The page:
Step 11: Installing the Cameras

Three PT Grey Firefly MV (Firewire version) cameras are used in the MT-50 to track the finger movements on the table surface. The cameras come in a small plastic case with a mount assembly. Before mounting the cameras, they need to be taken apart to install the band pass filter.

Remove the case of the cameras to reveal a small circuit board.

There will be a lens mount attached to the board by two screws. Remove the lens mount to reveal a rubber grommet and a small clear lens. You will also see the small CMOS sensor in the middle of the board. This is essentially the ‘lens’ of the camera, so be sure not to allow anything to come into contact with it.

Remove the rubber grommet, and take out the clear lens. Replace the clear lens with the band pass filter. Reassemble the camera.

Once the plastic case is back together, you can then put on the camera lens, and attach the mounting hardware.

Use a 20 x 20 gusset to attach each camera to the camera rig. You will need to drill out one side of the gusset with a ¼” drill bit to enable it to fit the camera screw hole. Using a rubber washer to prevent the gusset from damaging the side of the camera, screw the gusset onto the camera with an M6 screw. Put a screw with 20 mm T-nut into the other side of the gusset and screw the camera to the rig.

Camera spacing is very important to ensure stitching and may need to be adjusted once the tracking software is installed. See the attached diagram to get an idea of the rough spacing that should be used if using a 3-camera system. 

The cameras are powered and controlled via FireWire. When the camera feed is cropped within the tracking software, it actually communicates with the camera's BIOS and tells it to ignore those extraneous pixels, making the processing very stable and lowering the amount of bandwidth needed to run the cameras. The middle camera runs on its own Firewire card, since it has a larger area to monitor, and the outer two share one, ensuring that the camera feed won't exceed the available bandwidth, which can cause the OS to throw a stop code (Blue screen of death) and force the computer to be restarted.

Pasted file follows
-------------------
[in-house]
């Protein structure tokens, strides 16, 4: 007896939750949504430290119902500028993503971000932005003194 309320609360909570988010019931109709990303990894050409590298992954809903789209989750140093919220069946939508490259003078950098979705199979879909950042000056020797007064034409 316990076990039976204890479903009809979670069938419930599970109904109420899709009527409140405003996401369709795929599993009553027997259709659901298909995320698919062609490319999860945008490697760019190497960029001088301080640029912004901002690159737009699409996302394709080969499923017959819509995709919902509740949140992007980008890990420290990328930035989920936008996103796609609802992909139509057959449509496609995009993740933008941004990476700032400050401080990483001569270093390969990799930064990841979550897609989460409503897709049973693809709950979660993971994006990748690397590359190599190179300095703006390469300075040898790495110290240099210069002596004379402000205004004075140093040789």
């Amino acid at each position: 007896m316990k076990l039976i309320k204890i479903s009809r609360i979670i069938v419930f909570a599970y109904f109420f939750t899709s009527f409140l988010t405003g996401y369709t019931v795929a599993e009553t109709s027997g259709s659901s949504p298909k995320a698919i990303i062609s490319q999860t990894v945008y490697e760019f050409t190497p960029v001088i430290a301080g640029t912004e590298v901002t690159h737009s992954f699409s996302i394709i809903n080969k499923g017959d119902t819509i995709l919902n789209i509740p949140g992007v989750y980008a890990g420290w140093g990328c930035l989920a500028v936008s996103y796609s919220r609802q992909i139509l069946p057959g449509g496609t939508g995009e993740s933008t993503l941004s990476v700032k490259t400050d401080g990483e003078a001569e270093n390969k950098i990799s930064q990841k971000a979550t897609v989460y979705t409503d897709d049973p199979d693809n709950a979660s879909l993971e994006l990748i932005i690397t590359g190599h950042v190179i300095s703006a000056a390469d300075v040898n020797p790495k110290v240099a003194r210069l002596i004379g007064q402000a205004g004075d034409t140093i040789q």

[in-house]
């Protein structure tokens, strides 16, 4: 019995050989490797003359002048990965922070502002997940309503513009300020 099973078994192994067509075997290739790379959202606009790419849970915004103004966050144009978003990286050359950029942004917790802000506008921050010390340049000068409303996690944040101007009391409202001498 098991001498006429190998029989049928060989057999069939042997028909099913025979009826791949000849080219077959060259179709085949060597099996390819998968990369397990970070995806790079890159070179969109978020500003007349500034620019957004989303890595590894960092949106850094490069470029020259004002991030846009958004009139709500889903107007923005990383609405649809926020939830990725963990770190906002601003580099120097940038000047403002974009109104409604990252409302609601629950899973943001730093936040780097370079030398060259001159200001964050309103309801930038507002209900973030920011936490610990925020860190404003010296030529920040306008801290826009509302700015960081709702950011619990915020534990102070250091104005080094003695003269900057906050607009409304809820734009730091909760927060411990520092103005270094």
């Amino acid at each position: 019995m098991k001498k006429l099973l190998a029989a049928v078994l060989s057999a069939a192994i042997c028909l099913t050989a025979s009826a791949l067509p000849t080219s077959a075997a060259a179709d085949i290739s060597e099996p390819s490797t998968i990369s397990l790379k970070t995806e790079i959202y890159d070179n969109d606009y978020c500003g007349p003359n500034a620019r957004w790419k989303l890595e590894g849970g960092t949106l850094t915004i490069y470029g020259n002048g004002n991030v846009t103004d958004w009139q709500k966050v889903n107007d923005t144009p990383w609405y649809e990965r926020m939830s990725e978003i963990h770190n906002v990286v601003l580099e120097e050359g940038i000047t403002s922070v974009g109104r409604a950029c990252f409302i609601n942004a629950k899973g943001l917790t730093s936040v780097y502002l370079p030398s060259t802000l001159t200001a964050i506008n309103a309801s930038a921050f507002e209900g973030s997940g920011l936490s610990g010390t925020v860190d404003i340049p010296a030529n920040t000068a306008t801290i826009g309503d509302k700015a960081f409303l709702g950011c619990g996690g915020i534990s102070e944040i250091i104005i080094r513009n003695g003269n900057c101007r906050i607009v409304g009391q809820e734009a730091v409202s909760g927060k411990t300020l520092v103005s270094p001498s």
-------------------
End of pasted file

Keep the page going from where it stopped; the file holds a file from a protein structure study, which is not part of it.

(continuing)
<p>Hi there, it me again. After apply every thing, i got blobs of my fingers. But there is a serious problem: the movement image on the screen ( white images) also create blobs which cause everything went crazy. Can you give me some suggest to fix this problem. Thanks you again!</p>
<p>Can anyone tell me which kind of rear film that you use? I found that there are several kind which are transparent, dark, gray, .... Which one should be the best for this project? And you also can tell me the website to buy it? Thanks very much!!! I really need this.</p>
<p>Hello MrMap, the rear film used in these systems was SpyeSmoke by Spyeglass. This film worked out great to reduce projector hot spotting - which could occur with the very short throw range of the projector and the first surface mirror. The folks at Spyeglass are great and are very knowledgeable - there may be a newer film that works even better than the SpyeSmoke by now. www.spyeglass.com</p>
How much does it all cost? Sorry, I do not have the time to open each link and add accordingly.
<p>well...thanks...i built it and it cost </p>
<p>I'm sorry we didn't get back to you sooner! I hope your project came along, we'd love to see what you've come up with. We have not built any projection based hardware for quite a while, and the pricing has likely changed quite a bit. The components are also probably out of date, so many of the electronics would likely need to be changed to something current.</p>